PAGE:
Henry Dobbins carries the M60 machine gun, extra ammunition, canned peaches (which he's very fond of) and his girlfriend's pantyhose. The simplicity of his load, compared to the other men, is commented upon in the sense that it reflects upon his character; he's a big, simple guy, like America itself, a "believer in the system". Between the machine gun, the peaches and the pantyhose, he has everything he needs; tools, comfort food, and magic.
The pantyhose is what draws the most attention;
It was his one eccentricity. The pantyhose, he said, had the properties
of a good-luck charm. He liked putting his nose into the nylon and
breathing in the scent of his girlfriend's body; he liked the memories this
inspired; he sometimes slept with the stockings up against his face, the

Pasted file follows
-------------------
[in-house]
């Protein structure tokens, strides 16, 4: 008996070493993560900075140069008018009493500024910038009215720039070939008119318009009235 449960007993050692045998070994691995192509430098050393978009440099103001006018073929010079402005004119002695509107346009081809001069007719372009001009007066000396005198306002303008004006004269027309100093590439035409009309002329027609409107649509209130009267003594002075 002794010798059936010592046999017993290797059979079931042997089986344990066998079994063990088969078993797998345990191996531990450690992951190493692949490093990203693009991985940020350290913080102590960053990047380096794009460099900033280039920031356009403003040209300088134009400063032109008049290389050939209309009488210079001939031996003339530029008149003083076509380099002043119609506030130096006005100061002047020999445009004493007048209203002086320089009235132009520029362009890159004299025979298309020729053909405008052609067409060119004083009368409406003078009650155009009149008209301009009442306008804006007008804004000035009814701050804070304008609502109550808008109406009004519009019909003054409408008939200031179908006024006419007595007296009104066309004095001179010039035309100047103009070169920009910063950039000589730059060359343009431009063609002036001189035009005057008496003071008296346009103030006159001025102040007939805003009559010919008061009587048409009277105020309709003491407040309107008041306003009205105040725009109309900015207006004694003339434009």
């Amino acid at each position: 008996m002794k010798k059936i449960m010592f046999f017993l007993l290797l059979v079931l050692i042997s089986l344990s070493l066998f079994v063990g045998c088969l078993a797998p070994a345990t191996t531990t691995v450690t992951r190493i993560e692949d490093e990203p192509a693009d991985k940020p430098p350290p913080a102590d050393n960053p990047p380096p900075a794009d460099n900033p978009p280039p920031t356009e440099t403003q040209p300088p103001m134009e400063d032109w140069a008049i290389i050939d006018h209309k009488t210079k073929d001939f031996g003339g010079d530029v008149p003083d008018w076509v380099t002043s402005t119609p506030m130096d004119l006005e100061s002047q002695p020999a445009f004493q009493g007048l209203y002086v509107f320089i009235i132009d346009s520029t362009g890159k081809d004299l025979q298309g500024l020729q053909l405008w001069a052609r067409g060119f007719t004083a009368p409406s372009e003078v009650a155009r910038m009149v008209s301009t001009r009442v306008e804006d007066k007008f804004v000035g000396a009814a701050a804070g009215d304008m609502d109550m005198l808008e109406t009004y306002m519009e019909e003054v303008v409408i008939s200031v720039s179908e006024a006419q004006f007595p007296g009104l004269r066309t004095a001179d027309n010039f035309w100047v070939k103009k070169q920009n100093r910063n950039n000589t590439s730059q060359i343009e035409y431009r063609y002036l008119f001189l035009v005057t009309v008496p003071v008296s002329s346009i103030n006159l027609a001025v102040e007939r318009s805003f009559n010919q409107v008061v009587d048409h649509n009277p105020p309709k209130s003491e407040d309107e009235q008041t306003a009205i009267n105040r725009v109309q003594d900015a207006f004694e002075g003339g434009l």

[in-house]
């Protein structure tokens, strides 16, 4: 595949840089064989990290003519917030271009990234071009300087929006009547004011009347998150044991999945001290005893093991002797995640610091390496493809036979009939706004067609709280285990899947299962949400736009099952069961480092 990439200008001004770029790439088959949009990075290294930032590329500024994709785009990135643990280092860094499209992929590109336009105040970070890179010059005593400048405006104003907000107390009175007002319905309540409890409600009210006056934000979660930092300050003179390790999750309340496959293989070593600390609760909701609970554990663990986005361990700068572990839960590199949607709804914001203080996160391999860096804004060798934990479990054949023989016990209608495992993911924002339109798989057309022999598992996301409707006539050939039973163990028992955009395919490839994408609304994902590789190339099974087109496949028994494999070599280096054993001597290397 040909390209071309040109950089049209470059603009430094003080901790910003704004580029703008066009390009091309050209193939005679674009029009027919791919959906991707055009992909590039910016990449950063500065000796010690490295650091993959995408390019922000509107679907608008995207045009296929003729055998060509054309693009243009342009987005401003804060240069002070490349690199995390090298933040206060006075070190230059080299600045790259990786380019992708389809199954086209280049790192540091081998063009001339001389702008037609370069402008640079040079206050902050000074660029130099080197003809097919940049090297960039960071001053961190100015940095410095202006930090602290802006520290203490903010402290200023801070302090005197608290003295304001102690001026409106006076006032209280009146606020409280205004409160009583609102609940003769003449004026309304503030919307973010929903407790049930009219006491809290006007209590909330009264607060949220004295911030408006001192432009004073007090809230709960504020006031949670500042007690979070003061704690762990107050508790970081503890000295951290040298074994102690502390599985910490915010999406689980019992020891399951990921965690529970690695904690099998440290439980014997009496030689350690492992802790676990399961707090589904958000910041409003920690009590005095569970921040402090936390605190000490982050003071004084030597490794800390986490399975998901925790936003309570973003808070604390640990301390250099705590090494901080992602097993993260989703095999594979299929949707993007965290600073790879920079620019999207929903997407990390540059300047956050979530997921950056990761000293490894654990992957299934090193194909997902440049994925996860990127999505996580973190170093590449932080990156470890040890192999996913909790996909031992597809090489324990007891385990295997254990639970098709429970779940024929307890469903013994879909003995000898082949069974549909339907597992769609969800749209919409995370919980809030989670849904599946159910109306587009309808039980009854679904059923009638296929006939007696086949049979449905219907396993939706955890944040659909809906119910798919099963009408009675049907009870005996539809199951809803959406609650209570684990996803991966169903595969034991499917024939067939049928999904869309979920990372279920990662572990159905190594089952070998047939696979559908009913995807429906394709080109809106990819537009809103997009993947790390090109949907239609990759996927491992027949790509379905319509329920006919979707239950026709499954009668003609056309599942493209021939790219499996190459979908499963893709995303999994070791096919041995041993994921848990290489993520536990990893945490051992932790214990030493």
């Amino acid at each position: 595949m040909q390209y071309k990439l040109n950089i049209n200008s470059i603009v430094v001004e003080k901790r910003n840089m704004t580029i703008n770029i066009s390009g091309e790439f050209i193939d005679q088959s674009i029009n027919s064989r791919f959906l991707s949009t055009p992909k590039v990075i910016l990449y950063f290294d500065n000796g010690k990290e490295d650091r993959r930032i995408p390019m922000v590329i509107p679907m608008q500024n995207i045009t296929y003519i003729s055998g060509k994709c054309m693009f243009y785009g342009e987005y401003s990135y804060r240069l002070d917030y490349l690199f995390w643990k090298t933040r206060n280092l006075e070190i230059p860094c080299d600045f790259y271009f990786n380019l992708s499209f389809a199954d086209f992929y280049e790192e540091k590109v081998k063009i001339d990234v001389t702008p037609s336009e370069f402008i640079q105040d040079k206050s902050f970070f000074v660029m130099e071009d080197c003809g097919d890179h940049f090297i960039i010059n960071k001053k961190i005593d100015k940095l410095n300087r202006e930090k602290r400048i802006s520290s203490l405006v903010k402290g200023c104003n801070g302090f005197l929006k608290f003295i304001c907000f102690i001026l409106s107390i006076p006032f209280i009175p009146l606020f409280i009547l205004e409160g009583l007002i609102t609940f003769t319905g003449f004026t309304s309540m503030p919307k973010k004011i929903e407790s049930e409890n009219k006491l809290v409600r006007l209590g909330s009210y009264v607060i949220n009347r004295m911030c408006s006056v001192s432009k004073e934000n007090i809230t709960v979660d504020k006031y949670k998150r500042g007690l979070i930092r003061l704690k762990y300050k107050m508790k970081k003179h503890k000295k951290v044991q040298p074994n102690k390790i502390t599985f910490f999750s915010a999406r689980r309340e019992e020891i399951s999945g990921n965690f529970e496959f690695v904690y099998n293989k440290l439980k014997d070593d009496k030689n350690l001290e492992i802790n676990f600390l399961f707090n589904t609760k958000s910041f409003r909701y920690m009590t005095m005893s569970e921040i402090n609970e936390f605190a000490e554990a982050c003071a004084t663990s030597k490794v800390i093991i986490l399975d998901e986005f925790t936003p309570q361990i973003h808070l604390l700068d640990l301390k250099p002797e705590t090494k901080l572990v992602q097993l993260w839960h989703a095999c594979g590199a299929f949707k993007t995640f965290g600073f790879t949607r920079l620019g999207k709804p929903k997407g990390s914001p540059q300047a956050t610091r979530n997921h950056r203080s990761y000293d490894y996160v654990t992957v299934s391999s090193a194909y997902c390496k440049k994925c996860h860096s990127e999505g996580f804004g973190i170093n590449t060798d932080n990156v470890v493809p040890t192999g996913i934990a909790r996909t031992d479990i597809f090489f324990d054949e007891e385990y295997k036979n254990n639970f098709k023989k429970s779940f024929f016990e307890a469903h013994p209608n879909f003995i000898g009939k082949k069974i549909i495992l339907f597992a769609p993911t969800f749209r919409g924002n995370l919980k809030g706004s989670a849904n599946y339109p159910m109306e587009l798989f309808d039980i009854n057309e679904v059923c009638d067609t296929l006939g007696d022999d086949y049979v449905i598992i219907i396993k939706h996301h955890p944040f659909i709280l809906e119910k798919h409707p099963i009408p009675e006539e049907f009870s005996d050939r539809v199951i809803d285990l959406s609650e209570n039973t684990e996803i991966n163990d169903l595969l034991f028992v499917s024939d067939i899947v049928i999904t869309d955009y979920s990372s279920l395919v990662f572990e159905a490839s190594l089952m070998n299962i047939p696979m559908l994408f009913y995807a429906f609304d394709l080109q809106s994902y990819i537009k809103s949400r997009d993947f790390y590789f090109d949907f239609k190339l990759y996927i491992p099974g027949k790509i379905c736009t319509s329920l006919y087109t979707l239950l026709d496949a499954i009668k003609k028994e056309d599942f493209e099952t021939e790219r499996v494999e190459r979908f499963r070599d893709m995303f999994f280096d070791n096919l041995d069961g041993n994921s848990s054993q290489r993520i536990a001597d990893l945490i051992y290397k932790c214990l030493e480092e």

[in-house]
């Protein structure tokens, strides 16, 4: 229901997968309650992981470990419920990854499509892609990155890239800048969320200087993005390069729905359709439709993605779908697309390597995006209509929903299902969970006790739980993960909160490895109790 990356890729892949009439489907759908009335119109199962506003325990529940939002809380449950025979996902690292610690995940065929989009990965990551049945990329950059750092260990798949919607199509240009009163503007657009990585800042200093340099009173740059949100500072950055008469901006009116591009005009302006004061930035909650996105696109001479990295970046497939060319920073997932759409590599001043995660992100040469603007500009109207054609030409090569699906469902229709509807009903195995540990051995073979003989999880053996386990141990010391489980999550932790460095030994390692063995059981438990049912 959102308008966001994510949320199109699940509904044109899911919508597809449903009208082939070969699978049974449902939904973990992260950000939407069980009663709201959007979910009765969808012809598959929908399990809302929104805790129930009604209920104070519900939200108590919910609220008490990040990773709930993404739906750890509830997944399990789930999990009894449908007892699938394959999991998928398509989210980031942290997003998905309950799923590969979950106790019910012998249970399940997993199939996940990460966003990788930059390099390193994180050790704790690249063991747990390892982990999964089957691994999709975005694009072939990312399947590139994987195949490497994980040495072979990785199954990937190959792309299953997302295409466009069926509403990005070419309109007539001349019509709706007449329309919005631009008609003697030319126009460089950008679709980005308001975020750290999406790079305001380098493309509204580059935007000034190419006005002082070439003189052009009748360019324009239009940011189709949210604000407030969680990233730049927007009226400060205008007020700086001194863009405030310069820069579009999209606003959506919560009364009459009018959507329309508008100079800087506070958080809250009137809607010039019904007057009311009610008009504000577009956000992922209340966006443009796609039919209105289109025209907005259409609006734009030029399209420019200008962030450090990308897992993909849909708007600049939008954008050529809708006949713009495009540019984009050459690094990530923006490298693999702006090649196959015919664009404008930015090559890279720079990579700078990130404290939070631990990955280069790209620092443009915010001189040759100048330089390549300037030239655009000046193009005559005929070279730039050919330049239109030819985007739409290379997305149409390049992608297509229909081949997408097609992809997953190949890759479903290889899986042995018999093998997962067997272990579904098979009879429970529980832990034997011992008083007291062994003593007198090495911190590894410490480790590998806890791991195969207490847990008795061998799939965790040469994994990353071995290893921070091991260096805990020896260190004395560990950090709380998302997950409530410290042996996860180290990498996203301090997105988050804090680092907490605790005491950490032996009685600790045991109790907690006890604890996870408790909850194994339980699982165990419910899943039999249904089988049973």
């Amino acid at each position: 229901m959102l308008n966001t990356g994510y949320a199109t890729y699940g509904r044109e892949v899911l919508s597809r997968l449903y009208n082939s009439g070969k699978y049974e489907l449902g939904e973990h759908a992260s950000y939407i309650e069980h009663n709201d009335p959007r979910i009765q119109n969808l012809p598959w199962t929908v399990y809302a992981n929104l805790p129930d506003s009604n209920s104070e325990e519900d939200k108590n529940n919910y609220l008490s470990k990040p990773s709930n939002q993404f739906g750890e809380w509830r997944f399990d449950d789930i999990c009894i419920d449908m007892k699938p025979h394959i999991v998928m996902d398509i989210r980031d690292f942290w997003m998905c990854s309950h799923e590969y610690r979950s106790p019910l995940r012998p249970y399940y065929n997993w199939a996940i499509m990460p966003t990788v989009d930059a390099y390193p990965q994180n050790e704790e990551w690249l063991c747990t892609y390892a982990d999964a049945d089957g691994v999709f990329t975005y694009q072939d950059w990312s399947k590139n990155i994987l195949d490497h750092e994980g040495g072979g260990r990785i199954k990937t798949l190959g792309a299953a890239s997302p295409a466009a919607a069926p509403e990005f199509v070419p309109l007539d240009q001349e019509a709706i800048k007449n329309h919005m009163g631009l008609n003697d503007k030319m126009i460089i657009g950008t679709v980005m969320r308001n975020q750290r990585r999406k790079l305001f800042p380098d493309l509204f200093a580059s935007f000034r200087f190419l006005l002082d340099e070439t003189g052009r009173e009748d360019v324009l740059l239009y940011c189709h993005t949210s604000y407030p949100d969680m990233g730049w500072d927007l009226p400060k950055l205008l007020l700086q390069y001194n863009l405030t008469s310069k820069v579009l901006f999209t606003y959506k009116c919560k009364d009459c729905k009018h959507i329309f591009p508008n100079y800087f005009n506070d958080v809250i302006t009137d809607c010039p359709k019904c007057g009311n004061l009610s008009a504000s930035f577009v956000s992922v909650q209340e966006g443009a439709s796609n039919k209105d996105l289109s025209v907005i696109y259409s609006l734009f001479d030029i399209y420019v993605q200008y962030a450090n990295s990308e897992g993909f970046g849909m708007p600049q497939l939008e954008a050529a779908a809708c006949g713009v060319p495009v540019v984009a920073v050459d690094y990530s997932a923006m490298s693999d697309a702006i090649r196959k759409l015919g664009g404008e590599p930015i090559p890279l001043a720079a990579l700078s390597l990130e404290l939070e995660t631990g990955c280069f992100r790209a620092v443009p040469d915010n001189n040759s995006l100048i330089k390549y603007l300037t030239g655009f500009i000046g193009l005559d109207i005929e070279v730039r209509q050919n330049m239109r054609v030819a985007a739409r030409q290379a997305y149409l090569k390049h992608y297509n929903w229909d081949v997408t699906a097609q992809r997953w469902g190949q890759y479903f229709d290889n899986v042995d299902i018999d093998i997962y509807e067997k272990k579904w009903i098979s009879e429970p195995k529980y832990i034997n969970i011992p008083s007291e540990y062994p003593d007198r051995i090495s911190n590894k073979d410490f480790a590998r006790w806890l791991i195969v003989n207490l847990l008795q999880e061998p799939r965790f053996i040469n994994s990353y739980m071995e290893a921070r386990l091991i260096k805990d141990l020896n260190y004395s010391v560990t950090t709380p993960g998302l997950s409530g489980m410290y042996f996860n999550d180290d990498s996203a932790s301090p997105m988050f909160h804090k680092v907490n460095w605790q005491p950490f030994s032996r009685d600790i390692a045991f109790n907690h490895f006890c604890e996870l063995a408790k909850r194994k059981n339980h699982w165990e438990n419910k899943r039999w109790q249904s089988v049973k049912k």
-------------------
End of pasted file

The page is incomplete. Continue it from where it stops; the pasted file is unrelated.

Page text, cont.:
way an infant sleeps with a flannel blanket, secure and peaceful. More
than anything, though, the stockings were a talisman for him. They kept
him safe. They gave access to a spiritual world, where things were soft
and intimate, a place where he might someday take his girlfriend to live.
Like many of us in Vietnam, Dobbins felt the pull of superstition, and he
believed firmly and absolutely in the protective power of the stockings.
Later, when Dobbin's girlfriend dumps him, he still keeps the pantyhose, stating that their power doesn't go away.